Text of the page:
Next, we both did what we could do best: make the most of our situation by nurturing our child the best we could. I knew he loved me, he knew I loved him, but amongst all this life happened, and the memories at the Eiffel collected layers and layers of dust as years passed. With our son now in high school, it’s been 6 years since I’ve joined the celebrated workforce again!
If you ask me, my work is a welcome distraction from things – my house, the bygone exhausting days, and embarrassingly enough, my husband and son. You could judge me for this, but the truth is, it doesn’t bother me anymore. I don’t have the time to care what someone thinks of me when I can feel slowly time and age creeping up on me already: with the graceful forties about to knock on my door.
Don’t get me wrong, if I had been given the choice of doing it all over again, I would do it without a second thought if that meant having Jacques in my life. Of course, I would try to do it a little better than I did the previous time. His broad smile and curly wisps of hair are enough to make it all feel worthwhile – well, almost.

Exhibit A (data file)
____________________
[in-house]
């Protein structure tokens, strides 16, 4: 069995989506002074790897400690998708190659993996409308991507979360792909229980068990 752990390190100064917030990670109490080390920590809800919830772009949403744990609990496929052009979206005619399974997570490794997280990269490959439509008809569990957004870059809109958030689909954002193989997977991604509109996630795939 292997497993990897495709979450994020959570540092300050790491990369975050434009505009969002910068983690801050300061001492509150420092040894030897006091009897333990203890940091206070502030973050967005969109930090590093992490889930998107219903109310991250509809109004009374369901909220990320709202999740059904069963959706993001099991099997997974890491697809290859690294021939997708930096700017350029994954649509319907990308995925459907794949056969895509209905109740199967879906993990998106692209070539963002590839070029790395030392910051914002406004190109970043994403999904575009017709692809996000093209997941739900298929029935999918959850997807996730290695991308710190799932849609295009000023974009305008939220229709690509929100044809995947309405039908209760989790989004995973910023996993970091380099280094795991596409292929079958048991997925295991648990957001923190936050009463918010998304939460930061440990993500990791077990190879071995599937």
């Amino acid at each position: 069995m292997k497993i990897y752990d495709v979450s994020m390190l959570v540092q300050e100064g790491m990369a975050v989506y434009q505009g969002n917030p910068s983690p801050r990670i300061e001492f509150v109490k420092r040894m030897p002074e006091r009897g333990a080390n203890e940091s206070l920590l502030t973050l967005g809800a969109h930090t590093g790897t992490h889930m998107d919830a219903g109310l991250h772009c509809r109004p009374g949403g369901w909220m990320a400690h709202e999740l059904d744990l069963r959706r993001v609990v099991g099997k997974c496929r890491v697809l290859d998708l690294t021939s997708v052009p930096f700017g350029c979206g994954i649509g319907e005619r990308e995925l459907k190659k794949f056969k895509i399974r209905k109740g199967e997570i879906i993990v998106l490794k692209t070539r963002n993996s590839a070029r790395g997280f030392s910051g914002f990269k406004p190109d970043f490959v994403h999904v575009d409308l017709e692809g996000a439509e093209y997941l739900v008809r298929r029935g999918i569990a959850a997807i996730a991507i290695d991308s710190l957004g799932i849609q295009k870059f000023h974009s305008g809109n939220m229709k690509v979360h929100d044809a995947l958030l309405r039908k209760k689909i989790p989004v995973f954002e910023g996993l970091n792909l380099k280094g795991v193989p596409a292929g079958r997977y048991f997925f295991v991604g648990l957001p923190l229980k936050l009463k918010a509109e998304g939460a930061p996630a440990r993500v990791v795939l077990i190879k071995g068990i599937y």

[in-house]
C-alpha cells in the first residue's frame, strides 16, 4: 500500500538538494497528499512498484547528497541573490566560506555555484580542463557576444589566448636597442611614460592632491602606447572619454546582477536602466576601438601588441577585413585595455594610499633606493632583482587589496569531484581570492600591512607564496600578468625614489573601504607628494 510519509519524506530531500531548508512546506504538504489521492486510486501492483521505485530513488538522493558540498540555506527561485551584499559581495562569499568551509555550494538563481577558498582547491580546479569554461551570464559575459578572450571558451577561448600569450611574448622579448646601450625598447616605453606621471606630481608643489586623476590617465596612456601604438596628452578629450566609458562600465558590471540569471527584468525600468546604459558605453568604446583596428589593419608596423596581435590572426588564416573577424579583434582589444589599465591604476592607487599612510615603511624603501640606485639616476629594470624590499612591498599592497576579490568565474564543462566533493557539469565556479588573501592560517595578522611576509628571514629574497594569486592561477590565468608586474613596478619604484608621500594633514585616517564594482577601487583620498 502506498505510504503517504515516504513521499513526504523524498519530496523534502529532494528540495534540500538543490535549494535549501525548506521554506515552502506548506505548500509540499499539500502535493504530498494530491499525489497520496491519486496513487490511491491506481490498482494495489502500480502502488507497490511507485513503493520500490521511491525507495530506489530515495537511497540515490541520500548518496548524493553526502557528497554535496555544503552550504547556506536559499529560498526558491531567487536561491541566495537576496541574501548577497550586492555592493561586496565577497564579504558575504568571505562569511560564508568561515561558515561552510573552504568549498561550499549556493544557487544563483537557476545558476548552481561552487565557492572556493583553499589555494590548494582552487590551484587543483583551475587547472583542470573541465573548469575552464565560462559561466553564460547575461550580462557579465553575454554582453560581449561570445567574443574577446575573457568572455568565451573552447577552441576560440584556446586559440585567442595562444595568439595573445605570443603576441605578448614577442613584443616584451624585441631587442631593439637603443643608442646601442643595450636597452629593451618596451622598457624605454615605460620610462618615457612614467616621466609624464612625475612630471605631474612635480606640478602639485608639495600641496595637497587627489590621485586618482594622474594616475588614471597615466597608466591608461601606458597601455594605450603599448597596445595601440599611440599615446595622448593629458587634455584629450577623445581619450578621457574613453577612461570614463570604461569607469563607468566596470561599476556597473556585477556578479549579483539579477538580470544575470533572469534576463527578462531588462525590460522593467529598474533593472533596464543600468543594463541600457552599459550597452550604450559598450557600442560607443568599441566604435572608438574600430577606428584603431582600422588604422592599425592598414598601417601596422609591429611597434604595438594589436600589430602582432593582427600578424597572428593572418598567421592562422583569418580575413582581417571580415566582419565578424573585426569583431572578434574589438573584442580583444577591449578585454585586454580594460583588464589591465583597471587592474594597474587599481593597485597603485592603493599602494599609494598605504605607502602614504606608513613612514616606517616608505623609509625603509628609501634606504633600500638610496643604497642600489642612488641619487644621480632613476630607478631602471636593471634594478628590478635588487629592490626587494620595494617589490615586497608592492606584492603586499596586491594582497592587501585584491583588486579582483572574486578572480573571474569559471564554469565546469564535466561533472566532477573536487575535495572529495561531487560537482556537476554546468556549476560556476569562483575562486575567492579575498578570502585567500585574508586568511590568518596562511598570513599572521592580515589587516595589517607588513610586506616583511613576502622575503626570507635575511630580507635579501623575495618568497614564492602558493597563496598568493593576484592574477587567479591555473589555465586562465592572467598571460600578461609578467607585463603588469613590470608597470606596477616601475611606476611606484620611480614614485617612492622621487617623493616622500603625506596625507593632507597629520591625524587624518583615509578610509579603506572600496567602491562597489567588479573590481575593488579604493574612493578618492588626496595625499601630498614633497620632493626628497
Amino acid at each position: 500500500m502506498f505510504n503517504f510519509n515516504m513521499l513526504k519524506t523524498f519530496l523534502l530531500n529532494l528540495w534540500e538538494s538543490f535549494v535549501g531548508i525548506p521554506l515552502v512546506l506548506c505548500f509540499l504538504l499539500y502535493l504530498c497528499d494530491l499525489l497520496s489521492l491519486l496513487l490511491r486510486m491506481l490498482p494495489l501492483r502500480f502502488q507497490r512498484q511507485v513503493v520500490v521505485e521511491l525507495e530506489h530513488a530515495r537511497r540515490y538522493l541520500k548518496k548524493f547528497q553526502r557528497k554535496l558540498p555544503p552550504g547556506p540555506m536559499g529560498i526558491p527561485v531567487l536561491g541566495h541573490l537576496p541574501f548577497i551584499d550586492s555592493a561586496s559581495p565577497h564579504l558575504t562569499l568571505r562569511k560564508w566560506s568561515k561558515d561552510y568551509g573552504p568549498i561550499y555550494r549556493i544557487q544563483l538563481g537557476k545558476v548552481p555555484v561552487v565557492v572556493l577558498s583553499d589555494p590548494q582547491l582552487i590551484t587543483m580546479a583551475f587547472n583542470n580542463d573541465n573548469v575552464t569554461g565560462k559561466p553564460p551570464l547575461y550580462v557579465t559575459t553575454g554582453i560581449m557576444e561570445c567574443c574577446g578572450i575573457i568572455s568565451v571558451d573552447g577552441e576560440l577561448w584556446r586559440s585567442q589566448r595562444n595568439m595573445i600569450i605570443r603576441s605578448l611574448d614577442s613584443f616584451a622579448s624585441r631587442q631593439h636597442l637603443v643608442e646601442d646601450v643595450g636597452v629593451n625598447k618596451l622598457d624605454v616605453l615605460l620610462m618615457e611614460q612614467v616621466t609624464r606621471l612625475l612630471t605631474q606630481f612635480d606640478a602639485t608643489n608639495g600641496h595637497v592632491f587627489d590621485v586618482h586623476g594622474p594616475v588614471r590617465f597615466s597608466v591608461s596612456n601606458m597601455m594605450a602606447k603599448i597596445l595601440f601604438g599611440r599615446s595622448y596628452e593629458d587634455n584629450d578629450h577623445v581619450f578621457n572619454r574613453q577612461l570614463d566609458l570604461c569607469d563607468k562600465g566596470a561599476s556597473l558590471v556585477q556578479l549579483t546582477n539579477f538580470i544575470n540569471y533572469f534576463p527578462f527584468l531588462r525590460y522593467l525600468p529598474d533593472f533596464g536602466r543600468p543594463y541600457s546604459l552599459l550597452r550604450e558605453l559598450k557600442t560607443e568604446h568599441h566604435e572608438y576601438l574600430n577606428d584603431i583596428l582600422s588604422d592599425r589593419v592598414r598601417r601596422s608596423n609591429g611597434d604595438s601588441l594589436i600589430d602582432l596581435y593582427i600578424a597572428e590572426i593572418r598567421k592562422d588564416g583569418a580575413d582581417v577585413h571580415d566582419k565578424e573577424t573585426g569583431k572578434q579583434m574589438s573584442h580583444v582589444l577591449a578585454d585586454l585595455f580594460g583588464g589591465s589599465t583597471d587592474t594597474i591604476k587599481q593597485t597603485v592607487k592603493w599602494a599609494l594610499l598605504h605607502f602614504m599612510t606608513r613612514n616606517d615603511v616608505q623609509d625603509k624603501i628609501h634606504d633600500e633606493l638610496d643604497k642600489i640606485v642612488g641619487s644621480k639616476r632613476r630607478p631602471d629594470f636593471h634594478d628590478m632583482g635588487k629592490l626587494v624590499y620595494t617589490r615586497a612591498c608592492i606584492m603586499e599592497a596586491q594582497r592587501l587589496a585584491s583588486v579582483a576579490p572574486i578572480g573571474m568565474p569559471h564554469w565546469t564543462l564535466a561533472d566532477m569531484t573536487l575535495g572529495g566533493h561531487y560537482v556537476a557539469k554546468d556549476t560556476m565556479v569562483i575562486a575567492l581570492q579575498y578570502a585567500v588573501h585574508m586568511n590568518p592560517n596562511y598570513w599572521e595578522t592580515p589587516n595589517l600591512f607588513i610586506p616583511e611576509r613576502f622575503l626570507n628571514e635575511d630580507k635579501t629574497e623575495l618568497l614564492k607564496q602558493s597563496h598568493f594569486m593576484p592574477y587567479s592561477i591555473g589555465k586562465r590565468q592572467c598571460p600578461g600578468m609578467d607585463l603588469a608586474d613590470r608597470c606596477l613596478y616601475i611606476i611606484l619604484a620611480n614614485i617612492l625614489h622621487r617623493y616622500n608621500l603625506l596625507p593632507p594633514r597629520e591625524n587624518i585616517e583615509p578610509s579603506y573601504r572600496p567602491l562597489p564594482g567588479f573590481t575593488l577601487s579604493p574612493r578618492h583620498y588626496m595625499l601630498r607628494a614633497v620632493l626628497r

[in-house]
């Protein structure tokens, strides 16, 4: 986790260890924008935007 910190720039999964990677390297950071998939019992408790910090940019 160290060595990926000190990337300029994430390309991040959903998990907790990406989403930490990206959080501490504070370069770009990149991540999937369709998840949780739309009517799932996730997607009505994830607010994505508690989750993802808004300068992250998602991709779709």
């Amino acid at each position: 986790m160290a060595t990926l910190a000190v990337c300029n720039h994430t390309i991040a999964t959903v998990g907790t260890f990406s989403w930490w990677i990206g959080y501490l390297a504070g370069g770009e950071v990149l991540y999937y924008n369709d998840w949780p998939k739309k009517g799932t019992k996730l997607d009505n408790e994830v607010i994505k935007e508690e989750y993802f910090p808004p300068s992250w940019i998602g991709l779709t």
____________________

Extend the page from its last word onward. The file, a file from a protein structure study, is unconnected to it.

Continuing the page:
Even work feels less than ideal sometimes. When you’re the manager at a reputable law firm, of course it’s not all roses and sunshine. You’ve the added responsibilities of people dependent on you for crucial decisions.
With all these years passed, it feels as if I didn’t enjoy my youth to the fullest. Was it an early marriage? Was it birthing a child and everything that followed? I can’t really say. I just know one thing for sure: I’m not getting any younger and it’s not wrong wanting to feel youthful all over again, even if it’s for a little while.
I still remember that fateful night. I was returning from a work trip when I received a message: cinq à sept, 5 to 7. Tu es spécial, it said, you’re special. It is a concept known all over France. It’s the time between 5 PM to 7 PM when you visit a lover or a mistress after work hours and before dinner.